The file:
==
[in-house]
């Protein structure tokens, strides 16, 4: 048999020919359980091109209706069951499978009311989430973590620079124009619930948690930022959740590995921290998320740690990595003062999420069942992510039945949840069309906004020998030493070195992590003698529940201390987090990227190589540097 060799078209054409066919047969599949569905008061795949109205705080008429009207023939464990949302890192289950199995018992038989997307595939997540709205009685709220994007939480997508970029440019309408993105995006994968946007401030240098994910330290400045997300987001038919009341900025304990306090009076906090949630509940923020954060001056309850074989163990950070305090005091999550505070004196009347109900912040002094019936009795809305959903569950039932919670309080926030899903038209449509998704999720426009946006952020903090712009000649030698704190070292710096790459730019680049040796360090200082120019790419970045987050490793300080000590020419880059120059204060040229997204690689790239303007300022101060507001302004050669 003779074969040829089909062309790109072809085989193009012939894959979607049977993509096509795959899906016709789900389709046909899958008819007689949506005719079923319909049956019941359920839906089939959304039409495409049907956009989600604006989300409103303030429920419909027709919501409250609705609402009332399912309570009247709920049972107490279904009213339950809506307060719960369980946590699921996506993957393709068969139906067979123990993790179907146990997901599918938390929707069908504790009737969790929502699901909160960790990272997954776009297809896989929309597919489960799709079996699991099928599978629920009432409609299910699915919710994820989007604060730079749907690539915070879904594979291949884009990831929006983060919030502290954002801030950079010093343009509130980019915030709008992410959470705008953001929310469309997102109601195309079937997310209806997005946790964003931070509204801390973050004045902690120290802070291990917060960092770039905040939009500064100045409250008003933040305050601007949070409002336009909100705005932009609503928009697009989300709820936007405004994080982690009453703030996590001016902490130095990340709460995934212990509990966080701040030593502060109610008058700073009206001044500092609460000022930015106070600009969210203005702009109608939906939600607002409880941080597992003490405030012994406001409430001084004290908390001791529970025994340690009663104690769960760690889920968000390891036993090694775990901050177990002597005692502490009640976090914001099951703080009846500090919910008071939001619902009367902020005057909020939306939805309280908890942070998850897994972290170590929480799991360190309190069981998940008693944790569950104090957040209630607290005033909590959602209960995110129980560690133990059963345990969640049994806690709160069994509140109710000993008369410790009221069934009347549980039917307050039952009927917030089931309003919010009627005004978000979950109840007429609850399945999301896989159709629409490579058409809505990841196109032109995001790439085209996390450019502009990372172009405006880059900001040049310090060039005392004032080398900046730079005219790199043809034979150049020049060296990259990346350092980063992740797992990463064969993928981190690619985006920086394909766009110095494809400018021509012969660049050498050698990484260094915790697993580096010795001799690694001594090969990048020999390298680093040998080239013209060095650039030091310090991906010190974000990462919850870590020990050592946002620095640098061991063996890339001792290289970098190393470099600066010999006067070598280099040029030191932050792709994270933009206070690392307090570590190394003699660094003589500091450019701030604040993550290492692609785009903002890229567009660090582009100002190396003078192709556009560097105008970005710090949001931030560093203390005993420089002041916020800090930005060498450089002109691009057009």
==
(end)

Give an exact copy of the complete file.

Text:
[in-house]
């Protein structure tokens, strides 16, 4: 048999020919359980091109209706069951499978009311989430973590620079124009619930948690930022959740590995921290998320740690990595003062999420069942992510039945949840069309906004020998030493070195992590003698529940201390987090990227190589540097 060799078209054409066919047969599949569905008061795949109205705080008429009207023939464990949302890192289950199995018992038989997307595939997540709205009685709220994007939480997508970029440019309408993105995006994968946007401030240098994910330290400045997300987001038919009341900025304990306090009076906090949630509940923020954060001056309850074989163990950070305090005091999550505070004196009347109900912040002094019936009795809305959903569950039932919670309080926030899903038209449509998704999720426009946006952020903090712009000649030698704190070292710096790459730019680049040796360090200082120019790419970045987050490793300080000590020419880059120059204060040229997204690689790239303007300022101060507001302004050669 003779074969040829089909062309790109072809085989193009012939894959979607049977993509096509795959899906016709789900389709046909899958008819007689949506005719079923319909049956019941359920839906089939959304039409495409049907956009989600604006989300409103303030429920419909027709919501409250609705609402009332399912309570009247709920049972107490279904009213339950809506307060719960369980946590699921996506993957393709068969139906067979123990993790179907146990997901599918938390929707069908504790009737969790929502699901909160960790990272997954776009297809896989929309597919489960799709079996699991099928599978629920009432409609299910699915919710994820989007604060730079749907690539915070879904594979291949884009990831929006983060919030502290954002801030950079010093343009509130980019915030709008992410959470705008953001929310469309997102109601195309079937997310209806997005946790964003931070509204801390973050004045902690120290802070291990917060960092770039905040939009500064100045409250008003933040305050601007949070409002336009909100705005932009609503928009697009989300709820936007405004994080982690009453703030996590001016902490130095990340709460995934212990509990966080701040030593502060109610008058700073009206001044500092609460000022930015106070600009969210203005702009109608939906939600607002409880941080597992003490405030012994406001409430001084004290908390001791529970025994340690009663104690769960760690889920968000390891036993090694775990901050177990002597005692502490009640976090914001099951703080009846500090919910008071939001619902009367902020005057909020939306939805309280908890942070998850897994972290170590929480799991360190309190069981998940008693944790569950104090957040209630607290005033909590959602209960995110129980560690133990059963345990969640049994806690709160069994509140109710000993008369410790009221069934009347549980039917307050039952009927917030089931309003919010009627005004978000979950109840007429609850399945999301896989159709629409490579058409809505990841196109032109995001790439085209996390450019502009990372172009405006880059900001040049310090060039005392004032080398900046730079005219790199043809034979150049020049060296990259990346350092980063992740797992990463064969993928981190690619985006920086394909766009110095494809400018021509012969660049050498050698990484260094915790697993580096010795001799690694001594090969990048020999390298680093040998080239013209060095650039030091310090991906010190974000990462919850870590020990050592946002620095640098061991063996890339001792290289970098190393470099600066010999006067070598280099040029030191932050792709994270933009206070690392307090570590190394003699660094003589500091450019701030604040993550290492692609785009903002890229567009660090582009100002190396003078192709556009560097105008970005710090949001931030560093203390005993420089002041916020800090930005060498450089002109691009057009």